All posts by Judith Crist
Woody takes us on a humorous/fantastic trip, not-so-bad guys flee the law, and Henry wedsover and over again.
Whether evading the law, loosening the bonds of marriage, or traveling to the future, escape is the watchword for this group of films.
The American Film Theater brings repertory theater to the screen and Raymond Chandler's Marlow gets a new treatment from Elliot Gould.
Neither fish nor fowl, filmed theater is a whole new art form.
A Truffaut long on charm, a Polanski short on wit, a Losey for TV, and a domestic assortment of three winners.
Turffaut does it again, Polanski leaves a lot to be desired, and Losey wins and loses at the same time.
From the awards at Cannes to the documentaries of the fifties.
Fantasy finds it hard to compete with reality.
A passel of new films about everyone's favorite con men, from Tom Sawyer to Adolph Hitler, with a few con women thrown in for balance.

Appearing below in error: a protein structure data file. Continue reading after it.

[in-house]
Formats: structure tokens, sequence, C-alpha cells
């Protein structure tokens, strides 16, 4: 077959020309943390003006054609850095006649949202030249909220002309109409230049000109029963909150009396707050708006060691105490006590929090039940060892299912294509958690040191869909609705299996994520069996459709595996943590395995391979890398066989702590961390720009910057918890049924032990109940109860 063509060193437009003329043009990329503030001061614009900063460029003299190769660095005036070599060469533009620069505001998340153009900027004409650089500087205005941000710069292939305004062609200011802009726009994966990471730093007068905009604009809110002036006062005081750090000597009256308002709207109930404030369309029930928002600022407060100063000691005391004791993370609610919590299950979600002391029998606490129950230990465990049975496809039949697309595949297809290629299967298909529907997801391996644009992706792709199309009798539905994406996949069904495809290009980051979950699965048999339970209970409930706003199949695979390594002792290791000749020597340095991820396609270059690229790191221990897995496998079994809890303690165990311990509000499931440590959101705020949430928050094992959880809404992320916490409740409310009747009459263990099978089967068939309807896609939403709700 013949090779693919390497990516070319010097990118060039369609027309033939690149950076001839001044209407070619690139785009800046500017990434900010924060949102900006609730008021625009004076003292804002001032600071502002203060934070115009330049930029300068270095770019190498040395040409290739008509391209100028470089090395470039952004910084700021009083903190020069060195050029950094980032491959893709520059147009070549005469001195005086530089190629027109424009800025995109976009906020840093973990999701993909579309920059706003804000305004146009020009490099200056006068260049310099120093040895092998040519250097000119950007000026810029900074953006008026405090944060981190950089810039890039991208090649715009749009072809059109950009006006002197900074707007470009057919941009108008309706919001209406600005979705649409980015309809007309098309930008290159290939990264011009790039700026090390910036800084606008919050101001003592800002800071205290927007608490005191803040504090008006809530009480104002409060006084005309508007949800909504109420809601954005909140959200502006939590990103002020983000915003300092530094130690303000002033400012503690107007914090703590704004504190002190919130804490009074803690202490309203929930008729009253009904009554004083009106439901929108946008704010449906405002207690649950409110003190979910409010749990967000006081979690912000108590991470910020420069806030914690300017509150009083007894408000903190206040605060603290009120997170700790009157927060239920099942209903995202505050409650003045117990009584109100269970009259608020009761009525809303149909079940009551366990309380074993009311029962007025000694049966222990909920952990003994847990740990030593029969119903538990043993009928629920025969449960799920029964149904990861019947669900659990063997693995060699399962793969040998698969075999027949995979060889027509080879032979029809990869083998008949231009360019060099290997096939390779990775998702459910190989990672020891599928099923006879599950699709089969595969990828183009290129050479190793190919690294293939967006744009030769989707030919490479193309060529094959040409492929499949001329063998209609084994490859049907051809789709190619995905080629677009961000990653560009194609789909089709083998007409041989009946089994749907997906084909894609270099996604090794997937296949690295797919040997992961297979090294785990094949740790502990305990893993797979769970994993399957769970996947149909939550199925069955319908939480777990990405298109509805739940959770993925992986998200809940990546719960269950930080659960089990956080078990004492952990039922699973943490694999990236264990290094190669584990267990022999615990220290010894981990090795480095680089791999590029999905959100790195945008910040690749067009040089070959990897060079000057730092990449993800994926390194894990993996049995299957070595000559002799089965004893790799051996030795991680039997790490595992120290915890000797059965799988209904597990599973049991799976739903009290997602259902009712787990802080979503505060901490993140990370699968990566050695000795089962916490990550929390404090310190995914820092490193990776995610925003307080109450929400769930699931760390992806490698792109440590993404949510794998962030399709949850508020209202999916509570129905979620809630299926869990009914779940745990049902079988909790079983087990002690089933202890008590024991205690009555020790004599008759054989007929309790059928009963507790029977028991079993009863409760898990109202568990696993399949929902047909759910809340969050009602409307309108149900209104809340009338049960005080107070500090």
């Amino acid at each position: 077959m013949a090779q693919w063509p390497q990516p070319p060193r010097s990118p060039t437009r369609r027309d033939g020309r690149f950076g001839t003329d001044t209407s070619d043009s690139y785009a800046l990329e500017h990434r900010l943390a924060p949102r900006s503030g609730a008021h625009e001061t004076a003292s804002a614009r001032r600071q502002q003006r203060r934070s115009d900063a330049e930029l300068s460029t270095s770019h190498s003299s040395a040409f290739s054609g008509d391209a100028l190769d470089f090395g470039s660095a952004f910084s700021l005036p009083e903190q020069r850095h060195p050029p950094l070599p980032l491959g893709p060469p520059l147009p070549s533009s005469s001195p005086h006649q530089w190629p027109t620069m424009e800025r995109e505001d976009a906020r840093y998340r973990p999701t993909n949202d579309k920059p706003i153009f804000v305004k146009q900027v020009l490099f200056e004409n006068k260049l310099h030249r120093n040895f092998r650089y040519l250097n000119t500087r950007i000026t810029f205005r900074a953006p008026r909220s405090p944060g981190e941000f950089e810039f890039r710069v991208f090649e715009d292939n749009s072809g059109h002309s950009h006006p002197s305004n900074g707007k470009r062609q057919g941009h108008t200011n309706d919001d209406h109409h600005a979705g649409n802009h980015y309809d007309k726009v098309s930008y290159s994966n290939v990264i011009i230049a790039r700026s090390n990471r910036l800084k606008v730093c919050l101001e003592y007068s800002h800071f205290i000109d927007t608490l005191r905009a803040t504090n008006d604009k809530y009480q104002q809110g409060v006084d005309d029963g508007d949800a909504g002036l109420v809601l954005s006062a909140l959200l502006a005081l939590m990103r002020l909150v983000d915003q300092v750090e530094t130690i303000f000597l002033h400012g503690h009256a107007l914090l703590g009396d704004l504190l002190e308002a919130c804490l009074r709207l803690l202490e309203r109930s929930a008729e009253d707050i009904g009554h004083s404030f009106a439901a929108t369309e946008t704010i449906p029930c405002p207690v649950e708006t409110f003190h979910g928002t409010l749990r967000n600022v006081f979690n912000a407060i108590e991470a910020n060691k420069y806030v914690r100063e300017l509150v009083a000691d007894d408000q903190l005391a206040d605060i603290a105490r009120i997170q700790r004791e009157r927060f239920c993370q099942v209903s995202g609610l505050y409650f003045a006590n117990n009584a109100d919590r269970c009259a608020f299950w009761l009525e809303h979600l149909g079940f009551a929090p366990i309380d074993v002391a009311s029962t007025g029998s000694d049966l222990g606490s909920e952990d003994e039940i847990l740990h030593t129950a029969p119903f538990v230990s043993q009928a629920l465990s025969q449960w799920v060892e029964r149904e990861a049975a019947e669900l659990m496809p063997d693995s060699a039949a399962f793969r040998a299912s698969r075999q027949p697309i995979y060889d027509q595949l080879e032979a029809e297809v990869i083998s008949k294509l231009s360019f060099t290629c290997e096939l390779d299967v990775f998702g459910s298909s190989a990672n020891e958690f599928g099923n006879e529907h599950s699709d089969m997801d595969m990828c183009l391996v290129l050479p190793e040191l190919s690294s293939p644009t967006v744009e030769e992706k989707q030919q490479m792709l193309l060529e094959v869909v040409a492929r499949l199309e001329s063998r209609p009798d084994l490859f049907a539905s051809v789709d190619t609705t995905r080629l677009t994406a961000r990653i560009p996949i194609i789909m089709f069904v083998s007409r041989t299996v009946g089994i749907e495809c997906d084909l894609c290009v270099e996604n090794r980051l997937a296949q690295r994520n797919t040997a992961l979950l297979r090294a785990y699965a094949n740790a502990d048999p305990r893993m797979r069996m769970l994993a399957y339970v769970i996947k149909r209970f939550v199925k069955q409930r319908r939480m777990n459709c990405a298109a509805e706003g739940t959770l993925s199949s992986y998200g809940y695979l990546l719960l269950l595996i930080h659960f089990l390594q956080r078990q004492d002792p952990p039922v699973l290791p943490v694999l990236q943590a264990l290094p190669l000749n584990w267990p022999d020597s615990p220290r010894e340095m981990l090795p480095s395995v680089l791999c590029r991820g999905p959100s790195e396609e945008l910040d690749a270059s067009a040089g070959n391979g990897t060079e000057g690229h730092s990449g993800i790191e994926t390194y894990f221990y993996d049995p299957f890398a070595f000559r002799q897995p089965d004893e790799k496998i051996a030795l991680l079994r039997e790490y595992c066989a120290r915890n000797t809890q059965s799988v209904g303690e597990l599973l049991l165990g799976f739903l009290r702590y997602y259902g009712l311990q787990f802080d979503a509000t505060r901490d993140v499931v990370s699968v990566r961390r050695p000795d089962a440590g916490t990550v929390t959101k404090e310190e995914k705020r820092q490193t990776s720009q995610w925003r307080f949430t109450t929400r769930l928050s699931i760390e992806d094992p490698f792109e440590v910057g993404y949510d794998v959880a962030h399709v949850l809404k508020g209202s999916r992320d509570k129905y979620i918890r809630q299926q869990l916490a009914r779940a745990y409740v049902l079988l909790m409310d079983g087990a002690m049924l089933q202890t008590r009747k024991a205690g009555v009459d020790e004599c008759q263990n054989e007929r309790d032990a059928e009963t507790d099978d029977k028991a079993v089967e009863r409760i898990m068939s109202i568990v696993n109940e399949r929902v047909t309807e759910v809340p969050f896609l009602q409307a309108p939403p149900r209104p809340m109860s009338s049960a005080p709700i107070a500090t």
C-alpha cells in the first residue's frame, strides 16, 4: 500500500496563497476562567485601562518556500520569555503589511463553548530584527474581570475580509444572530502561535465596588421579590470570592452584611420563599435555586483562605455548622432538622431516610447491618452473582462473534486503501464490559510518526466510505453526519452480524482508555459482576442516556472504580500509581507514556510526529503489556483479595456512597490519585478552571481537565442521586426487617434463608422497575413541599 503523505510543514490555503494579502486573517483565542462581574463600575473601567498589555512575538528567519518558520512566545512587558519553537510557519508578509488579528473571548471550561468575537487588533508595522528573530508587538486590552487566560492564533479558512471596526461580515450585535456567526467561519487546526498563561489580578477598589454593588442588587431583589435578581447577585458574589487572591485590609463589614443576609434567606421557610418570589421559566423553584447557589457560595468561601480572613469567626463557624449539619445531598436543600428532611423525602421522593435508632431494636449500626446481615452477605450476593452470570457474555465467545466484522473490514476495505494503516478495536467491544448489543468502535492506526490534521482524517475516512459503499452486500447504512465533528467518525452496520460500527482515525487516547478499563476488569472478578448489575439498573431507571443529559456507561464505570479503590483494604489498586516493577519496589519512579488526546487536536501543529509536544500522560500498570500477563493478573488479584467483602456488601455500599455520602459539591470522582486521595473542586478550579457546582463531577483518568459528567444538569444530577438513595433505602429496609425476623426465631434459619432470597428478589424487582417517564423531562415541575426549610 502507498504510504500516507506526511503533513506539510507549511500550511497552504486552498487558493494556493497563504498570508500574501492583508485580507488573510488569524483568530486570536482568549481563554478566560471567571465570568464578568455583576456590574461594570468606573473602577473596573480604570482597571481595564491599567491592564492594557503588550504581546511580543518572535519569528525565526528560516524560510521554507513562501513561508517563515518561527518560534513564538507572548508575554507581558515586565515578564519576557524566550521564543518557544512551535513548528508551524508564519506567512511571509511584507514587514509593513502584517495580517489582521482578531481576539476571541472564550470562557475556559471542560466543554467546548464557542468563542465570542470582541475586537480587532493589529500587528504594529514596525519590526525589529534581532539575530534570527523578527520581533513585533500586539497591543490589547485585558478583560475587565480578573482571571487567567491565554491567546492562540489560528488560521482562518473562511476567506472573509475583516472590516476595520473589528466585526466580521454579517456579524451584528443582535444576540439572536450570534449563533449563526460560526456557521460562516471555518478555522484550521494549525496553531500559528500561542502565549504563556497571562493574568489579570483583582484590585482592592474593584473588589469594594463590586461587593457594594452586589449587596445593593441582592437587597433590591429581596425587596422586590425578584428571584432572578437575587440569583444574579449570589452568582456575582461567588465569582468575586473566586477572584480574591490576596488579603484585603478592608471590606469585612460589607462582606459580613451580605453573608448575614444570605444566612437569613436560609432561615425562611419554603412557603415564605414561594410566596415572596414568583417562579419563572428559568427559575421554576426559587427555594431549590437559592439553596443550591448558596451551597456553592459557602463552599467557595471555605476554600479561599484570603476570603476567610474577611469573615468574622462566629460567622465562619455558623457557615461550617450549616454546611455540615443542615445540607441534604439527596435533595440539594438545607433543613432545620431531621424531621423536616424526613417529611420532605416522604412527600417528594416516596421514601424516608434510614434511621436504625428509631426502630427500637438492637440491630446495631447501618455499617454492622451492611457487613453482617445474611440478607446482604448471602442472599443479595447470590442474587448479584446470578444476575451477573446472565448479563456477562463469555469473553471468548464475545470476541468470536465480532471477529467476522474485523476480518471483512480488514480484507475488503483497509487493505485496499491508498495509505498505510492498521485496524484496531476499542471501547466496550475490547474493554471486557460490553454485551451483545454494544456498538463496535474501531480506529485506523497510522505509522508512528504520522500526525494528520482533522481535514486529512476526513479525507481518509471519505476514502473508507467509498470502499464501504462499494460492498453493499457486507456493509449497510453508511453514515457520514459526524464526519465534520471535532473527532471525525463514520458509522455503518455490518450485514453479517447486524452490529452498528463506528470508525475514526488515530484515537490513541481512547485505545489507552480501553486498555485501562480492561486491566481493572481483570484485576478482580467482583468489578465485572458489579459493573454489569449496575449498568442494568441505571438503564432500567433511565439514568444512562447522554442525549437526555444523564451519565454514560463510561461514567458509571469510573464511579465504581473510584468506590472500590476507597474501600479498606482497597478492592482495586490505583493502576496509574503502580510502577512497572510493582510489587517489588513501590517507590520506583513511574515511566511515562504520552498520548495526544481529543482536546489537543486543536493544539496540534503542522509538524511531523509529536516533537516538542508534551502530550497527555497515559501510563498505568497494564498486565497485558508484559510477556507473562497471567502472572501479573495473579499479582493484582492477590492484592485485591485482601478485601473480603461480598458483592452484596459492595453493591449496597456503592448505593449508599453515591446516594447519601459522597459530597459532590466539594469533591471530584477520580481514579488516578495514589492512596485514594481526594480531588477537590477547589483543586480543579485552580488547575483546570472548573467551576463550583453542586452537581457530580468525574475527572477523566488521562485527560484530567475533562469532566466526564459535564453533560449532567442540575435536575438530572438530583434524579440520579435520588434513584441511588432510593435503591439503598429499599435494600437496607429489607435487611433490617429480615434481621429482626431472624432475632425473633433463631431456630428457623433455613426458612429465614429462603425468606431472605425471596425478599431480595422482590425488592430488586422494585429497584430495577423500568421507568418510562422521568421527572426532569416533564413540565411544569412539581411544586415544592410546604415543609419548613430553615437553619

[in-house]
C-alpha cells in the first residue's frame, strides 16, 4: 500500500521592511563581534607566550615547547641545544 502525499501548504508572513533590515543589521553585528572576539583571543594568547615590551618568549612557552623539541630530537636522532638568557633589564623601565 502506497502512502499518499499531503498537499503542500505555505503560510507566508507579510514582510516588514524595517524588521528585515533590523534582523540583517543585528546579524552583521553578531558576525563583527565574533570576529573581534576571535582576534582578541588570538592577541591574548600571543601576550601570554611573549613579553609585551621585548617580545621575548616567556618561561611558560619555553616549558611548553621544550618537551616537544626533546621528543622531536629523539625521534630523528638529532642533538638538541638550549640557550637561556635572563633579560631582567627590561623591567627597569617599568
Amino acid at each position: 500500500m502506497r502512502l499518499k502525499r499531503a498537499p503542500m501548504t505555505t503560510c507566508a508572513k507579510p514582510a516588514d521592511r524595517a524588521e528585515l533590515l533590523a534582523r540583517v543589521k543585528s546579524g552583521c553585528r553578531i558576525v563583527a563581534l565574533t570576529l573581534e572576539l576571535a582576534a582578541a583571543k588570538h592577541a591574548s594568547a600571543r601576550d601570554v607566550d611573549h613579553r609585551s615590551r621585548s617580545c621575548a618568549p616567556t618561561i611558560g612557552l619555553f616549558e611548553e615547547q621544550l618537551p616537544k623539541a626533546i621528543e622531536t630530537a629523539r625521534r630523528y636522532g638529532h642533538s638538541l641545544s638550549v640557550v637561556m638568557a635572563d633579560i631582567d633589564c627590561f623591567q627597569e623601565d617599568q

Ryan O’Neal, Adolph Hitler and Tom Sawyer have a lot in common. Trust us, you’ll see.
Lost Horizons are lost while that Hamilton woman rides again.
Old films and old themes come uneasily back to life.
After you've seen Brando in the nude (rear view only), what else can there be? Answer: A major film achievement.
Marlon takes it off and movies will never be the same.
Newcomers join old masters with some hearty fare, especially Under Milkwood and Cries and Whispers, and some not so hearty.
Dylan Thomas and Ingmar Bergman top some films of varying quality.
"Spirits soaring and mind aglow"
LUIS BUNUEL’S THE DISCREET CHARM of the Bourgeoisie is a deliciously pungent concoction by the 72-year-old filmmaker and his young co-scenarist, Jean-Claude Carriere, that will set your spirits soaring and your mind aglow. Never before has this always fascinating artist been quite so tantalizing, so tongue-in-cheek and so deft in his examination of the inanities […]